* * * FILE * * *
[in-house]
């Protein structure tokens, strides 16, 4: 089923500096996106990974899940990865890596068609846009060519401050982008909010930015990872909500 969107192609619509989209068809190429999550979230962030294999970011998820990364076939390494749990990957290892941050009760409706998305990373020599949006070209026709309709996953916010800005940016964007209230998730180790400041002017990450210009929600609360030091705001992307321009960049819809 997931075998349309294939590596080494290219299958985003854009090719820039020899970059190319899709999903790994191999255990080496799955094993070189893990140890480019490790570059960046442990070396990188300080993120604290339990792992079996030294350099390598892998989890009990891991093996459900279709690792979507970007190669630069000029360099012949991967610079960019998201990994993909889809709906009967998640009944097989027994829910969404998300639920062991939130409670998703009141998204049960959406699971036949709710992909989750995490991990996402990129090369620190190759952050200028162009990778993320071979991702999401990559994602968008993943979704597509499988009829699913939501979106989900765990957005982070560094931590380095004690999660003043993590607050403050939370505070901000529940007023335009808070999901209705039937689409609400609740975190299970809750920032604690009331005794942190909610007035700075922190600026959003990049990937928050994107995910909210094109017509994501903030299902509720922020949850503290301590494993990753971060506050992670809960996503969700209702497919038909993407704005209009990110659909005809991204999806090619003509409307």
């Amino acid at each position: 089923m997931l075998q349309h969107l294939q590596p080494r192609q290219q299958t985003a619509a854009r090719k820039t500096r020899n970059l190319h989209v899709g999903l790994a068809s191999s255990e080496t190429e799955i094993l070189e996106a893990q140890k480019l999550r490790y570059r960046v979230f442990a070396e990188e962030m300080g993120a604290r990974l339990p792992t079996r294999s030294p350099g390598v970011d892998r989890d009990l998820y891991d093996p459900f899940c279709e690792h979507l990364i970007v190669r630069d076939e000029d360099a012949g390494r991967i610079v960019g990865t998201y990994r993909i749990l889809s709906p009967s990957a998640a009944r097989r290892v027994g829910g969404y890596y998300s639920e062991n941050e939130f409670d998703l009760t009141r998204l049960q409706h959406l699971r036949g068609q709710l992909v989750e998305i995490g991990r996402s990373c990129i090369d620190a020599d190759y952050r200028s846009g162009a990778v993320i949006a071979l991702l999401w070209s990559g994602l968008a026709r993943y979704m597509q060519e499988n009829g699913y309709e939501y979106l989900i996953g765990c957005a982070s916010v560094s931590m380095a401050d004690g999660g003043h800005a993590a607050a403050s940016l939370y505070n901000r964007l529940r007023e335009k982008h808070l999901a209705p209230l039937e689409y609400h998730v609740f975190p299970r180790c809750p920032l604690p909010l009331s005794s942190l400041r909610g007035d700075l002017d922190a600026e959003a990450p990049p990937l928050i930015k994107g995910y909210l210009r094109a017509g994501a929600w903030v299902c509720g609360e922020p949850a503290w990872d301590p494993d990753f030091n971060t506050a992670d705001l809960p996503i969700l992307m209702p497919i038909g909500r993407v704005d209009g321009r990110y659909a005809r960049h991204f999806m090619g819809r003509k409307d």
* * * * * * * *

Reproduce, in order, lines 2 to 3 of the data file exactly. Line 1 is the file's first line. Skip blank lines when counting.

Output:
């Protein structure tokens, strides 16, 4: 089923500096996106990974899940990865890596068609846009060519401050982008909010930015990872909500 969107192609619509989209068809190429999550979230962030294999970011998820990364076939390494749990990957290892941050009760409706998305990373020599949006070209026709309709996953916010800005940016964007209230998730180790400041002017990450210009929600609360030091705001992307321009960049819809 997931075998349309294939590596080494290219299958985003854009090719820039020899970059190319899709999903790994191999255990080496799955094993070189893990140890480019490790570059960046442990070396990188300080993120604290339990792992079996030294350099390598892998989890009990891991093996459900279709690792979507970007190669630069000029360099012949991967610079960019998201990994993909889809709906009967998640009944097989027994829910969404998300639920062991939130409670998703009141998204049960959406699971036949709710992909989750995490991990996402990129090369620190190759952050200028162009990778993320071979991702999401990559994602968008993943979704597509499988009829699913939501979106989900765990957005982070560094931590380095004690999660003043993590607050403050939370505070901000529940007023335009808070999901209705039937689409609400609740975190299970809750920032604690009331005794942190909610007035700075922190600026959003990049990937928050994107995910909210094109017509994501903030299902509720922020949850503290301590494993990753971060506050992670809960996503969700209702497919038909993407704005209009990110659909005809991204999806090619003509409307």
């Amino acid at each position: 089923m997931l075998q349309h969107l294939q590596p080494r192609q290219q299958t985003a619509a854009r090719k820039t500096r020899n970059l190319h989209v899709g999903l790994a068809s191999s255990e080496t190429e799955i094993l070189e996106a893990q140890k480019l999550r490790y570059r960046v979230f442990a070396e990188e962030m300080g993120a604290r990974l339990p792992t079996r294999s030294p350099g390598v970011d892998r989890d009990l998820y891991d093996p459900f899940c279709e690792h979507l990364i970007v190669r630069d076939e000029d360099a012949g390494r991967i610079v960019g990865t998201y990994r993909i749990l889809s709906p009967s990957a998640a009944r097989r290892v027994g829910g969404y890596y998300s639920e062991n941050e939130f409670d998703l009760t009141r998204l049960q409706h959406l699971r036949g068609q709710l992909v989750e998305i995490g991990r996402s990373c990129i090369d620190a020599d190759y952050r200028s846009g162009a990778v993320i949006a071979l991702l999401w070209s990559g994602l968008a026709r993943y979704m597509q060519e499988n009829g699913y309709e939501y979106l989900i996953g765990c957005a982070s916010v560094s931590m380095a401050d004690g999660g003043h800005a993590a607050a403050s940016l939370y505070n901000r964007l529940r007023e335009k982008h808070l999901a209705p209230l039937e689409y609400h998730v609740f975190p299970r180790c809750p920032l604690p909010l009331s005794s942190l400041r909610g007035d700075l002017d922190a600026e959003a990450p990049p990937l928050i930015k994107g995910y909210l210009r094109a017509g994501a929600w903030v299902c509720g609360e922020p949850a503290w990872d301590p494993d990753f030091n971060t506050a992670d705001l809960p996503i969700l992307m209702p497919i038909g909500r993407v704005d209009g321009r990110y659909a005809r960049h991204f999806m090619g819809r003509k409307d």